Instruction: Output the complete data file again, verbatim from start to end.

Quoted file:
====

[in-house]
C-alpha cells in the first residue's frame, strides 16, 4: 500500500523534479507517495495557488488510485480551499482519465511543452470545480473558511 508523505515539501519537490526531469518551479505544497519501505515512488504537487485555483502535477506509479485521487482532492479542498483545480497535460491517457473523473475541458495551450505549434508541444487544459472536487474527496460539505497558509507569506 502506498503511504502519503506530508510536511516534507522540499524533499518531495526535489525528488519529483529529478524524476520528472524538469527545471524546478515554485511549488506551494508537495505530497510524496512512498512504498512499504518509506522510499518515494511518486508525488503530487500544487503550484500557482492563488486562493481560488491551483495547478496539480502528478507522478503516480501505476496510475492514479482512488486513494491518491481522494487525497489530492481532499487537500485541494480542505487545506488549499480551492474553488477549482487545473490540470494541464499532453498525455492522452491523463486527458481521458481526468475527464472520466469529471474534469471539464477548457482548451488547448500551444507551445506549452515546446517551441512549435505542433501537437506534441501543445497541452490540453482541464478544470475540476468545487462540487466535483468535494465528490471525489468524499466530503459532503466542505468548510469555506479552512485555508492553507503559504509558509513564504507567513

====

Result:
[in-house]
C-alpha cells in the first residue's frame, strides 16, 4: 500500500523534479507517495495557488488510485480551499482519465511543452470545480473558511 508523505515539501519537490526531469518551479505544497519501505515512488504537487485555483502535477506509479485521487482532492479542498483545480497535460491517457473523473475541458495551450505549434508541444487544459472536487474527496460539505497558509507569506 502506498503511504502519503506530508510536511516534507522540499524533499518531495526535489525528488519529483529529478524524476520528472524538469527545471524546478515554485511549488506551494508537495505530497510524496512512498512504498512499504518509506522510499518515494511518486508525488503530487500544487503550484500557482492563488486562493481560488491551483495547478496539480502528478507522478503516480501505476496510475492514479482512488486513494491518491481522494487525497489530492481532499487537500485541494480542505487545506488549499480551492474553488477549482487545473490540470494541464499532453498525455492522452491523463486527458481521458481526468475527464472520466469529471474534469471539464477548457482548451488547448500551444507551445506549452515546446517551441512549435505542433501537437506534441501543445497541452490540453482541464478544470475540476468545487462540487466535483468535494465528490471525489468524499466530503459532503466542505468548510469555506479552512485555508492553507503559504509558509513564504507567513